Monday, 2 December 2013

Julio's Day Review (Gilbert Hernandez)

Gilbert Hernandez’s latest comic, Julio’s Day, tells the story of Julio, a Mexican gay man born in 1900 and who dies in 2000, and takes the format of telling the 100 year life of Julio in 100 pages. The book follows the lives of Julio and his family, and his friends and acquaintances that make up the small town they live in and how their lives change over the course of growing up alongside the major events of the 20th century. It’s a deep, complex, and absolutely captivating story filled with the horrors of life amidst its many joys, and deals with things like war, disability, sexual attitudes, child abuse, love, innocence lost, family, ambition unrealised, dreams and nightmares, life and death. 

Hernandez has been creating comics for decades now with the end result being that he is an incredibly accomplished comics storyteller. Eschewing narrative boxes, Hernandez tells his 100 year story without once naming any of its locations or times. Occasionally a character will mention an event that will place the scene in historical context like World War 1, or the Wall Street Crash, or Vietnam, but it’s up to the reader to judge for themselves the times certain scenes take place by looking at the characters’ appearances as they age. 

Hernandez doesn’t use exposition and never uses excess speech – it’s a lean script with perfectly placed dialogue. He knows when to let the art speak for the scene and when to accentuate it with conversation. Reading this book is like watching a master-class in how to tell a comics story. Bear in mind he’s not doing anything innovative, he’s using black and white panels in a grid layout to tell his tale like so many comics before, he just happens to do it so well that it feels fresh, vivid and new. 

He also incorporates dream sequences and hallucinations into the real story with no warning or signposting. All at once we go from a childhood scene to a nightmarish sequence that may or may not be real to another scene which is definitely dream-like to a hallucination from the perspective of a character who’s losing their mind. It sounds difficult to follow, but it honestly isn’t, and Hernandez’s totally unobtrusive narrative approach leaves all kinds of interpretations open to the reader over what’s symbolic, what’s real, and what it all means. 

If this surreal style and hands-off approach, coupled with the 100 years/100 pages format, make it seem like this book is going to be arty and pretentious, I assure you it isn’t. It’s simply the best way to tell this kind of story that’s subtle, clever and enthralling to read. It’ll be confusing but you can absolutely read this book for the story and still enjoy it immensely, but Hernandez is doing more here than spin a good yarn and readers who look for more substantial reads will find Julio’s Day very rewarding.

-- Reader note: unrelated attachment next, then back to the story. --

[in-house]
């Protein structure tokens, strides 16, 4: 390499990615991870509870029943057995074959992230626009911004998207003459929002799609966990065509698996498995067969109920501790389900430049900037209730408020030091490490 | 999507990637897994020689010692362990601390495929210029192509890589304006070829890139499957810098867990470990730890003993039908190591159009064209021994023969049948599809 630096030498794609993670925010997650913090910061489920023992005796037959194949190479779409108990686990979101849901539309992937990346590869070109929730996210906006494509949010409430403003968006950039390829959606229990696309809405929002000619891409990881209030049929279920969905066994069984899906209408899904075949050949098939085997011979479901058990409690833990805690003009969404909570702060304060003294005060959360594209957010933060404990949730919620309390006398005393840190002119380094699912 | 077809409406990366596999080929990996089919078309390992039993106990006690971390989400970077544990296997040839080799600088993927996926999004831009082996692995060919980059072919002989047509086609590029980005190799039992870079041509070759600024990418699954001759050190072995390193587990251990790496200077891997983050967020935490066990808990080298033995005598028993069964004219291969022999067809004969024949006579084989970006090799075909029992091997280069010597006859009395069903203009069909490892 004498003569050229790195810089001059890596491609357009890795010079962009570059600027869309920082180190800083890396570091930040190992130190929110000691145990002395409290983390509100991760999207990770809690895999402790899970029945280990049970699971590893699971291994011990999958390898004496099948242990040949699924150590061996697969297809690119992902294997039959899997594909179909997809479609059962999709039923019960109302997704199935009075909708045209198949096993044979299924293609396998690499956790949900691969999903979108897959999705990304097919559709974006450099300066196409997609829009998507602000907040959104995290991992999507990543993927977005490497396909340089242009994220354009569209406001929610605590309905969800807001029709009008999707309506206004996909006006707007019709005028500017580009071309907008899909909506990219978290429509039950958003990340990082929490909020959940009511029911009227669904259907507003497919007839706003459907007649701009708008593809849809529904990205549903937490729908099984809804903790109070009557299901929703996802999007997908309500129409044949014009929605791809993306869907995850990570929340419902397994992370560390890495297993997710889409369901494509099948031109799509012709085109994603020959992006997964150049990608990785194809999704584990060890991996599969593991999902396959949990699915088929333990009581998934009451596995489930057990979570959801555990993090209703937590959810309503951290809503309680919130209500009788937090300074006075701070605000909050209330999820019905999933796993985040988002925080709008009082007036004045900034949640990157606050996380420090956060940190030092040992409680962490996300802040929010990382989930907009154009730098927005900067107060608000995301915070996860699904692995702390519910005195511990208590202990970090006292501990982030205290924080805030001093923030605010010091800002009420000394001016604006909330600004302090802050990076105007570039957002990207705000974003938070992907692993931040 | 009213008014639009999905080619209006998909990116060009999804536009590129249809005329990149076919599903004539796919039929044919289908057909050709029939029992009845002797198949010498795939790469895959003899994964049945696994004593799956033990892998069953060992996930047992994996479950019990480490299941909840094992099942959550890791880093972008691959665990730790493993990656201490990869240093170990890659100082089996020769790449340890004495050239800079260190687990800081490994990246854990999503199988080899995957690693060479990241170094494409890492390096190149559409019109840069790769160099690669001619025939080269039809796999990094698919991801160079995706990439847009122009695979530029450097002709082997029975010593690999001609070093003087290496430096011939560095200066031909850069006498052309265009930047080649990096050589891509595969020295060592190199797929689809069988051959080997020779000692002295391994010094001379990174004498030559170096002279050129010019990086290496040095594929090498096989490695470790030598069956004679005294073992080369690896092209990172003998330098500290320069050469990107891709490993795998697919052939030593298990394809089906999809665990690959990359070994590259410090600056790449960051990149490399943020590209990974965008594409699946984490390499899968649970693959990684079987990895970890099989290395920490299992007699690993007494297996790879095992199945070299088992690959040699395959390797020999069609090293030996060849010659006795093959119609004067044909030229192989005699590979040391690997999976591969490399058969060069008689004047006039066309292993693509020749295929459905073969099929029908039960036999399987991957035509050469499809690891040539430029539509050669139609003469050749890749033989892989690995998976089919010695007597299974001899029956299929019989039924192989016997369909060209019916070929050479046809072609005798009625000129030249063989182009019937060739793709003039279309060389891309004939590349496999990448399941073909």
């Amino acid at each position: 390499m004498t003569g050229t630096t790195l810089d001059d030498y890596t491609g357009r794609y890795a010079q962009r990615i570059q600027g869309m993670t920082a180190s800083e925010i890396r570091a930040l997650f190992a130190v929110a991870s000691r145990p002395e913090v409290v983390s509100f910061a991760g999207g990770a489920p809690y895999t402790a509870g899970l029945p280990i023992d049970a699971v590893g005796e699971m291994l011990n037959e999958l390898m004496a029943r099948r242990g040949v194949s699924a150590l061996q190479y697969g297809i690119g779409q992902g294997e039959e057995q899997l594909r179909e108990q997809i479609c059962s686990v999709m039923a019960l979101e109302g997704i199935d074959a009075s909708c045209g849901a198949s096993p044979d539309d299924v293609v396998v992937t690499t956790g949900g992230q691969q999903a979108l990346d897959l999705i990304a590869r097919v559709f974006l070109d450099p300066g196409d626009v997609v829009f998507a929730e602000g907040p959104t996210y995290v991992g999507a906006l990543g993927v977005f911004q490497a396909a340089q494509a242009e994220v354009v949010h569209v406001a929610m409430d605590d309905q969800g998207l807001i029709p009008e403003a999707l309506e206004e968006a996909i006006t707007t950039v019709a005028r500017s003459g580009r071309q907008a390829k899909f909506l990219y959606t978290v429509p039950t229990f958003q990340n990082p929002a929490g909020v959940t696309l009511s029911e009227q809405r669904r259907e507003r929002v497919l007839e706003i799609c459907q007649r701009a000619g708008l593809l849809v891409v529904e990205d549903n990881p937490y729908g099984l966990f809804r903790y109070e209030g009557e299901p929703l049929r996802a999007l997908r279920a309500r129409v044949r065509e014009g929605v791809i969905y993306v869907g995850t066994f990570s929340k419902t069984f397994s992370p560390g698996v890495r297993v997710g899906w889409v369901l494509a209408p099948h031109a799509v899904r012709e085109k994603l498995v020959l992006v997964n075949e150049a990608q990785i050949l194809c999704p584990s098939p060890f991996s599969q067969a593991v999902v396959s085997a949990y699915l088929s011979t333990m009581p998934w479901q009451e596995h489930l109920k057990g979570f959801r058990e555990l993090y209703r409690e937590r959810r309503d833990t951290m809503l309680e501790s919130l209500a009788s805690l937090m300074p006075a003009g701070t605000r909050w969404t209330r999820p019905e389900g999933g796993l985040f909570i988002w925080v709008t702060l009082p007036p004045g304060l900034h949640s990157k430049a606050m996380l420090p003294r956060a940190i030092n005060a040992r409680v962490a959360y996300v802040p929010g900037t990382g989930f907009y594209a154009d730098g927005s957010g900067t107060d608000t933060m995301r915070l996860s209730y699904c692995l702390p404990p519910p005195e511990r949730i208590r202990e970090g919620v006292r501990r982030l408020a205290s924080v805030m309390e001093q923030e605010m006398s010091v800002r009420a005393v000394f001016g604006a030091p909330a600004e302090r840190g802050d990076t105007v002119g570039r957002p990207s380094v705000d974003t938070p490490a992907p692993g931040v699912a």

Julio’s Day is a rich, character-driven, family saga full of memorable characters and scenes that’ll haunt your memory long after you put the book down. In some ways it’s a discussion of the changing, and unchanging, sexual mores of the 20th century; in some ways it’s a deeply intimate portrait of a lonely man always surrounded by people; and in other ways it’s an exploration of the most relevant and poignant themes of literature. If John Steinbeck were creating comics, he would write something like Julio’s Day, the book feels so much like his novels Tortilla Flat, Cannery Row and Of Mice and Men. I could talk about my favourite scenes and characters but I feel like discovering them yourselves, in this instance especially, really adds to the impact of the story – it’s so unpredictable and surprising in the best possible ways that you’ll never guess where it’s headed and never put the book down for an instant as you find out what happens next. 

I’ve enjoyed many of Hernandez’s comics over the years from his work with his brother Jaime on their ground-breaking Love and Rockets series to his own projects like the surreal and entertaining stories of Sloth and Speak of the Devil - Julio’s Day is my favourite thing he’s done. Brutal, beautiful, subtle, stark, compulsively readable, and put together like a true work of art by an artist at the height of his powers, Julio’s Day is one of the best comics of the year and a masterpiece of sequential art.

Julio's Day

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